This week I attended the Integrated Crop Management Conference in Ames, IA. This was the first time I attended the program. I thought the group at Iowa State did a great job. I would recommend this program to all of our dealers.
Here are some overviews from 3 workshops.
Ag Weather Outlook, Elwynn Taylor.
We are currently in a trend of increased demand for commodities. In a volatility measurement from the CBOT, this is the most volatile year since 1988. That volatility was caused by weather. The indexes he uses to predict the weather all point to a 70% chance of below trend yields. Couple the already high demand for grain with drought and the markets could go really nuts.
As an agronomist looking at the volatility of the CBOT, fertilizer, and weather we should look to help our customers minimize risk.
An update on ethanol, biodiesel, grain markets, and implications for crop rotations for the next year, Robert Wisner
While ethanol continues to drive corn demand upward the main thing to consider is carryout. In 2004-05 carryout was 10 weeks, 2005-06 it dropped to 9 weeks. 2006-07 is estimated at 5 weeks, this is what is driving the markets. Dr. Wisner’s numbers show that over the next three years the carryout should range in the 6-8 week range. This should help keep the markets strong.
If there is a widespread drought next year, carryout could drop to 3 weeks. This is a critical level, and the markets will react with extreme volatility. This tells me that it may be more important to protect the downside of pricing, and not forward contract too much. Being conservative in marketing, while everyone else goes nuts will be the winning strategy.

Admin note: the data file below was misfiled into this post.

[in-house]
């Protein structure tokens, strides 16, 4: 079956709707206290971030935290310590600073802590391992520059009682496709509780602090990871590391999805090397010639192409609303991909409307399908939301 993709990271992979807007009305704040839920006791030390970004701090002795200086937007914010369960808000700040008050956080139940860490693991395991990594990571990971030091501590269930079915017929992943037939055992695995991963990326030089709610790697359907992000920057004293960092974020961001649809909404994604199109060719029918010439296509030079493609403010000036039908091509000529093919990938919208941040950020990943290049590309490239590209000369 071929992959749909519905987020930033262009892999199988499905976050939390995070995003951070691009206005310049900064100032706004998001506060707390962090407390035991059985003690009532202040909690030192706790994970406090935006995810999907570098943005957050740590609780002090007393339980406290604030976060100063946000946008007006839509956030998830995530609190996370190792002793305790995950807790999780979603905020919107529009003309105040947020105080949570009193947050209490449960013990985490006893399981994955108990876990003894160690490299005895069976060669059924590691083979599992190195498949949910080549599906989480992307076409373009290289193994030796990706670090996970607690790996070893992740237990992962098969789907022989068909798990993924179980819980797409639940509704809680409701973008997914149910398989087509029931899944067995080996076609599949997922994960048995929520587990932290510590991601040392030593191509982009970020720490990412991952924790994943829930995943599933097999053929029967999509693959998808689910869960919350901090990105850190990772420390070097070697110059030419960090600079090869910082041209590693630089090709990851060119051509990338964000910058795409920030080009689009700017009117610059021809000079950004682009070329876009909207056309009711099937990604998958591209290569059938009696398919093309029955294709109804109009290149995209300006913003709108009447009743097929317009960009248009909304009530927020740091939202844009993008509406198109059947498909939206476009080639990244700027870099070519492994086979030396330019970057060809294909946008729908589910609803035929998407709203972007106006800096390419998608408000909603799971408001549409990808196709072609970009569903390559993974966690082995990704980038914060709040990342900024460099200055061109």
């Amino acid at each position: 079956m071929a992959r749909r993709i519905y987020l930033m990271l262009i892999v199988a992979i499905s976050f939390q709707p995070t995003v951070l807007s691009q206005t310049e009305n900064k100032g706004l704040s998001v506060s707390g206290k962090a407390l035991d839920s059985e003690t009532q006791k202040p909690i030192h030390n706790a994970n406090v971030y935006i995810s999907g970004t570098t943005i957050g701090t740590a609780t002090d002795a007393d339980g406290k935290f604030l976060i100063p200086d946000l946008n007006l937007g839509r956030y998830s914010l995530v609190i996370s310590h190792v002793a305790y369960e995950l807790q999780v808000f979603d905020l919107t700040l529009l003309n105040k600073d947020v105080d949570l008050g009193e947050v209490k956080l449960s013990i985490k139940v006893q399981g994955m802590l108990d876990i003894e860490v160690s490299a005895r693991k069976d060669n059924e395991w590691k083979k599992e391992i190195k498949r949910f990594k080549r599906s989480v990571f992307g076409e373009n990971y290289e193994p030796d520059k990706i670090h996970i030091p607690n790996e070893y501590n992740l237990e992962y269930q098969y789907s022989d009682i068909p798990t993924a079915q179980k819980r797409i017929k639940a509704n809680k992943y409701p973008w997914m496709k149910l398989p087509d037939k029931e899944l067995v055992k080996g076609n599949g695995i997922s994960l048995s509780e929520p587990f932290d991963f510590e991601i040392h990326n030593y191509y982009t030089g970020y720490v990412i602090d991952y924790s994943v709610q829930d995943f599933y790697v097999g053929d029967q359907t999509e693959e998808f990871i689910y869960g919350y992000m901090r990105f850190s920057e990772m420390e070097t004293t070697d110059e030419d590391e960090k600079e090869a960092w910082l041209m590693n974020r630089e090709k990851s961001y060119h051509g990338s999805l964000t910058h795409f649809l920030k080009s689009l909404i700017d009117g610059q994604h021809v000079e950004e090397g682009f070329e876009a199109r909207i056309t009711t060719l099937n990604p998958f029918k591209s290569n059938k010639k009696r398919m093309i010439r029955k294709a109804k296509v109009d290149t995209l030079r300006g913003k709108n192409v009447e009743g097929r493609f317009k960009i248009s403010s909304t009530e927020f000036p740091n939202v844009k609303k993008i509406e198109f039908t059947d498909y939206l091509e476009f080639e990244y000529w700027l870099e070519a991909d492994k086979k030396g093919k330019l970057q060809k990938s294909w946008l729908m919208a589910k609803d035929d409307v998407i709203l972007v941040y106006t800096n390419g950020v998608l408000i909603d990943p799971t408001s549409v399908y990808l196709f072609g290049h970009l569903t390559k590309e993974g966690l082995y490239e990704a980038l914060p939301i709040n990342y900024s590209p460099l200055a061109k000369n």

Soybean White Mold: What we have learned since 1992, Craig Grau
The occurrence of white mold can be reduced by reducing factors that increase yield, or you could plant wheat. Not exactly things that are practical for most farmers. After the meeting I approached Dr. Grau, and asked him if he knew of any soil fertility situations where white mold could be reduced.
He said that increasing or decreasing certain fertilizers would make an impact on white mold. He then said that Gypsum would make an impact and would be a very good product to reduce white mold. Calcium Products conducted a study on using SuperCal SO4 to reduce white mold. Our research indicated a 9.8-bushel advantage from using SO4. This testing was done in 5 replicated trials.
I found it interesting that the message of the meeting was to reduce white mold, you should use techniques that are used in low yield environments. If there was an inexpensive product to add to your fertilizer program that is proven to reduce white mold, why not discuss it? At $5 beans SO4 would return $2 for every dollar spent. At $10 dollar beans SO4 would return over $4 for every dollar. Sure beats settling for 30-bushel beans.
The Blogronomist is maintained by Craig Dick, head blogronomist and VP of Sales and Marketing. Here you will find a wide array of blog articles from Craig and expert guests on topics related to soil and crop health, farming, and so much more. If it’s not here, ask us!